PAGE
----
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Mr. Sergi Lanau and Petia Topalova
This paper examines the role of removing obstacles to competition in product markets in raising growth and productivity. Using firm-level data from Italy during 2003–13 and OECD measures of product market regulation, we estimate the effect of deregulation in network sectors on value added and productivity of firms in these sectors, as well as firms using these intermediates in their production processes. We find evidence of a significant positive impact. These effects are more pronounced in Italian provinces with more efficient public administration, underscoring the complementarities of advancing public administration and product market reforms simultaneously.
Mr. Santiago Acosta Ormaechea and Atsuyoshi Morozumi
This paper studies the effects of public expenditure reallocations on long-run growth. To do this, we assemble a new dataset based on the IMF’s GFS yearbook for the period 1970-2010 and 56 countries (14 low-, 16 medium-, and 26 high-income countries). Using dynamic panel GMM estimators, we find that a reallocation involving a rise in education spending has a positive and statistically robust effect on growth, when the compensating factor remains unspecified or when this is associated with an offsetting reduction in social protection spending. We also find that public capital spending relative to current spending appears to be associated with higher growth, yet results are non-robust in this latter case.
Mr. Serhan Cevik and Mr. Mohammad Rahmati
This paper investigates the causal relationship between financial development and economic growth in Libya during the period 1970–2010. The empirical results vary with estimation methodology and model specification, but indicate the lack of long-run relationship between financial intermediation and nonhydrocarbon output growth. The OLS estimation shows that financial development has a statistically significant negative effect on real nonhydrocarbon GDP per capita growth. However, the VAR-based estimations present statistically insignificant results, albeit still attaching a negative coefficient to financial intermediation. It appears that nonhydrocarbon economic activity depends largely on government spending, which is in turn determined by the country’s hydrocarbon earnings.
Mr. Andreas Billmeier and Tommaso Nannicini
Studies of the impact of trade openness on growth are based either on cross-country analysis-which lacks transparency-or case studies-which lack statistical rigor. We apply transparent econometric methods drawn from the treatment evaluation literature to make the comparison between treated (i.e., open) and control (i.e., closed) countries explicit while remaining within a unified statistical framework. First, matching estimators highlight the rather far-fetched country comparisons underlying common cross-country results. When appropriately restricting the sample, we confirm a positive and significant effect of openness on growth. Second, we apply synthetic control methods-which account for endogeneity due to unobservable heterogeneity-to countries that liberalized their trade regime and we show that trade liberalization has often had a positive effect on growth.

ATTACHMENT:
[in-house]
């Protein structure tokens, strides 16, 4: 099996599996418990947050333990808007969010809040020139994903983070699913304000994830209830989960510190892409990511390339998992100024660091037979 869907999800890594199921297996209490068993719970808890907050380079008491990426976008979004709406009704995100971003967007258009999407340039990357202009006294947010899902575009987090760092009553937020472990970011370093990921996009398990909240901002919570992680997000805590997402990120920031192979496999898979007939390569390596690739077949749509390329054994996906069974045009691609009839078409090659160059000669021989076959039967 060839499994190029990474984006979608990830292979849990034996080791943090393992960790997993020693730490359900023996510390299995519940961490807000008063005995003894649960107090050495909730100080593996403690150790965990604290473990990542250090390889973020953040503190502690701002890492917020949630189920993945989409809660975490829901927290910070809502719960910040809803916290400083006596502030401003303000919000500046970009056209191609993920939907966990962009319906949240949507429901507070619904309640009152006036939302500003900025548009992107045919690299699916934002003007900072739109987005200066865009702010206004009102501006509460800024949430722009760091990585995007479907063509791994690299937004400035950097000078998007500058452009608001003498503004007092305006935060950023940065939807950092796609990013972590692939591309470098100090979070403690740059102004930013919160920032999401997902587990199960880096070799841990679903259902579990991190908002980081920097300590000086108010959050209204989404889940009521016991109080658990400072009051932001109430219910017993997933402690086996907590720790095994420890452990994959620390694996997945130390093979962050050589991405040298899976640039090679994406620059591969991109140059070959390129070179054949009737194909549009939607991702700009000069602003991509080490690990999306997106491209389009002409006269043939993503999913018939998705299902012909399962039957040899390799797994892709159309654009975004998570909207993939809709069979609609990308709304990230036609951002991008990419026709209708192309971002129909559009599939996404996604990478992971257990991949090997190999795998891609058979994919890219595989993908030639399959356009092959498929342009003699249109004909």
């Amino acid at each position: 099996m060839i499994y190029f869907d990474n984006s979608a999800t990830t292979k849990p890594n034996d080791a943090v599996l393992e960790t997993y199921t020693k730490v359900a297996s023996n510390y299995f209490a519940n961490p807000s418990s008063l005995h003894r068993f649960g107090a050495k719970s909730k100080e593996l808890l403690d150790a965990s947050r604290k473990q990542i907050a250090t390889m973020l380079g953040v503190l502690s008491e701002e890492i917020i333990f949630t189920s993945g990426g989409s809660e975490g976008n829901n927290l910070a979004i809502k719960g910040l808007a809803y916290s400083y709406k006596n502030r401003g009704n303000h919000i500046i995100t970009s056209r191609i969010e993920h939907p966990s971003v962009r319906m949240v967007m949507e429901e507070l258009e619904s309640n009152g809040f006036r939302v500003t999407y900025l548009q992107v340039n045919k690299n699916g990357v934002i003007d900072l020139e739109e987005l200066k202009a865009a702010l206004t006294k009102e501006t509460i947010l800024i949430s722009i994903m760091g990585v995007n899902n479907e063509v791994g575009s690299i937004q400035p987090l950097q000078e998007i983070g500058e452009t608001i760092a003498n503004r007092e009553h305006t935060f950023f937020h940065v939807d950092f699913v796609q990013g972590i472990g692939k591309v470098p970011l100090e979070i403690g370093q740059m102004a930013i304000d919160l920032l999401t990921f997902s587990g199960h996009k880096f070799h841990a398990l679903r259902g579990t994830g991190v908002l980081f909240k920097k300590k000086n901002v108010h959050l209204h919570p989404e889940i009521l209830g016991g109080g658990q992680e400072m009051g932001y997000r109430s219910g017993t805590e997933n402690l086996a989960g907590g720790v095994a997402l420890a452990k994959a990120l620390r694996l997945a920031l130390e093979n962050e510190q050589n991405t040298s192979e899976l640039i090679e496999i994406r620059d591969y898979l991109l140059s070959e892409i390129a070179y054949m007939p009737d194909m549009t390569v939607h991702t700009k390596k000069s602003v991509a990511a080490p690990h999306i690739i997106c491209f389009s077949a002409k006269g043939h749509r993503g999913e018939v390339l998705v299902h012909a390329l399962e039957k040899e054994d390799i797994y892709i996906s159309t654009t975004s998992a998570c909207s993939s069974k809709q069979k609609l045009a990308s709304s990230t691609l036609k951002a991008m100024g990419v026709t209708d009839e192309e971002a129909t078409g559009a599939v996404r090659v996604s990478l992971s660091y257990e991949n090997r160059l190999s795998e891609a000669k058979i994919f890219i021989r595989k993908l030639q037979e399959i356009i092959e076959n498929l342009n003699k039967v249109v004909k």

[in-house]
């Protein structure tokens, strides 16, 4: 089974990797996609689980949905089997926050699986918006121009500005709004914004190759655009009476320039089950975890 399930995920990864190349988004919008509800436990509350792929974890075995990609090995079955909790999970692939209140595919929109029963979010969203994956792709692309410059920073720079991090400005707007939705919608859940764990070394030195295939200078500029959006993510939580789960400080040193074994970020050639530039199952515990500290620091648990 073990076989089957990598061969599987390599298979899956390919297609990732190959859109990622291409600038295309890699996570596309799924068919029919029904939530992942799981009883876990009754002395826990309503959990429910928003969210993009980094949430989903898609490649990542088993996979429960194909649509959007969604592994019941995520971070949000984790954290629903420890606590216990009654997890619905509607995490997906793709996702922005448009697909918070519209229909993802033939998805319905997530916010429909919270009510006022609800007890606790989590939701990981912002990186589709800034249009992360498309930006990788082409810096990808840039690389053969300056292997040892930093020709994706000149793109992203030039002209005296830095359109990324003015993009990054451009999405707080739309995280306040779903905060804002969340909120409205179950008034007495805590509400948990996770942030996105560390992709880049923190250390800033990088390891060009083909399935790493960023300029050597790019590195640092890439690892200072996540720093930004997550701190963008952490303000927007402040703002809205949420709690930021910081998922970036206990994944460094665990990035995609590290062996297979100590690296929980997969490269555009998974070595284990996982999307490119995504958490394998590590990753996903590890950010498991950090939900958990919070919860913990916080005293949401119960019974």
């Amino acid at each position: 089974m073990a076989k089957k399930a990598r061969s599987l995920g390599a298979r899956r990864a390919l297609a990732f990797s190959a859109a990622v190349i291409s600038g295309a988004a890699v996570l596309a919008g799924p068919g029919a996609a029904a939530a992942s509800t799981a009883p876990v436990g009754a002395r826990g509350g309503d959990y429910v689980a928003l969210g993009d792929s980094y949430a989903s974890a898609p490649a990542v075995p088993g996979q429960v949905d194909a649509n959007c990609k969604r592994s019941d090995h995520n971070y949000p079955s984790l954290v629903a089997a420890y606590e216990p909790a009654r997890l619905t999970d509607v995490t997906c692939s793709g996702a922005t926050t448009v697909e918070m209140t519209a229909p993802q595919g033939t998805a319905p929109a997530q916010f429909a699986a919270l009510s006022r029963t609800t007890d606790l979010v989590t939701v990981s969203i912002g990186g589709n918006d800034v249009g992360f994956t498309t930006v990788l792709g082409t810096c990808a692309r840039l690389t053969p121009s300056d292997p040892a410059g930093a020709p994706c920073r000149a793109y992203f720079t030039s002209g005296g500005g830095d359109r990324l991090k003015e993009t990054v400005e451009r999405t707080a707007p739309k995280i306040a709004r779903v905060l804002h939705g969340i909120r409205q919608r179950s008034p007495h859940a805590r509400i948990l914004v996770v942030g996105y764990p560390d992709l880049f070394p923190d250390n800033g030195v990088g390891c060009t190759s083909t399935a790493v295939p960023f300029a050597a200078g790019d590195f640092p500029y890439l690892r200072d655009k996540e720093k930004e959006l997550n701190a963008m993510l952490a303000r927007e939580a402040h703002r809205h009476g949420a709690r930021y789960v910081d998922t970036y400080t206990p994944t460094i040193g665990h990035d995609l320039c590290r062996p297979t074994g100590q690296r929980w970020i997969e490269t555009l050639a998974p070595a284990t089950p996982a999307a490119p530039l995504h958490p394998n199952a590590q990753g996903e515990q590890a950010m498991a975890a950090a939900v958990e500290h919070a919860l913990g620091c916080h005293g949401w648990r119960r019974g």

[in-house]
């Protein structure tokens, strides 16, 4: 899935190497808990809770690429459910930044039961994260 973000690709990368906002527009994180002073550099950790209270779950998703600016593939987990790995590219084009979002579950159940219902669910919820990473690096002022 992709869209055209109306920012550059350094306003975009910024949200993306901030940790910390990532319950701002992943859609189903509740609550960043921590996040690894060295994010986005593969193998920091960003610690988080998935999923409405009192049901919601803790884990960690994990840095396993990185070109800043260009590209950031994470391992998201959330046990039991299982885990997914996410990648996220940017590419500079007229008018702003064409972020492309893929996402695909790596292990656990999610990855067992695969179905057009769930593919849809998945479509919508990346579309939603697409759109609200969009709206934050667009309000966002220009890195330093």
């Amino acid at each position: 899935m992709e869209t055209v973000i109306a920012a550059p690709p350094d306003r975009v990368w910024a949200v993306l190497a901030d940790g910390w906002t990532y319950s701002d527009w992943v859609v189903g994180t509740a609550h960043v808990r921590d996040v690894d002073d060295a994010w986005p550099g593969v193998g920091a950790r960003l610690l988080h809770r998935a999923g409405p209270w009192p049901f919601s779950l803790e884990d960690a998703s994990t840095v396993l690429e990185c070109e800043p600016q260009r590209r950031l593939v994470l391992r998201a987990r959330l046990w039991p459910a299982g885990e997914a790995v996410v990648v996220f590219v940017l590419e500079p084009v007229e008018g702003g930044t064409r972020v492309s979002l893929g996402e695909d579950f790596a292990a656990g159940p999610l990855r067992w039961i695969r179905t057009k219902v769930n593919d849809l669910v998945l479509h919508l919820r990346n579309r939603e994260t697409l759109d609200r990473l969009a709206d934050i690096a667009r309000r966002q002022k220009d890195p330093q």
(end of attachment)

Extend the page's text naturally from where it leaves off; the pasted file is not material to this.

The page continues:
Mr. Nicholas Staines
The paper finds a significant shift in the economic characteristics of civil conflicts during the1990s. Conflicts have become shorter but with more severe contractions and a stronger recovery of growth. The overall length and cost of the conflict cycle has probably declined. The stance of macroeconomic policy was an important factor while the underlying "conflict process" remained unchanged. This shift seems related to changes in aid flows since the Cold War: donors became disinclined to provide support during conflict, but more inclined after conflict. These findings are buttressed by the post-conflict experience of countries that received financial assistance from the IMF and of the Democratic Republic of Congo (DRC). These findings have implications for policy and aid priorities after conflict.
International Monetary Fund
Despite their increasing fiscal burden, the public pension systems of BRO countries are failing to provide adequate social protection. Although there is a broad consensus about the need for pension reforms, BRO countries are debating whether to embark on systemic reforms or whether to correct the distortions in their pay-as-you-go (PAYG) pension systems. The paper reviews the measures taken by BRO countries during the transition period to address their pension problems and examines the options for further reform. It makes a strong case for a gradual reform approach aimed at establishing a multi-pillar system over the long run, but initially focused on implementation of “high-quality” reforms of the PAYG system.
Mr. Vito Tanzi and Mr. Hamid R Davoodi
Corruption, particularly political or “grand” corruption, distorts the entire decision-making process connected with public investment projects. The degree of distortions is higher with weaker auditing institutions. The evidence presented shows that higher corruption is associated with (i) higher public investment; (ii) lower government revenues; (iii) lower expenditures on operations and maintenance; and (iv) lower quality of public infrastructure. The evidence also shows that corruption increases public investment while reducing its productivity. These are five channels through which corruption lowers growth. An implication is that economists should be more restrained in their praise of high public sector investment, especially in countries with high corruption.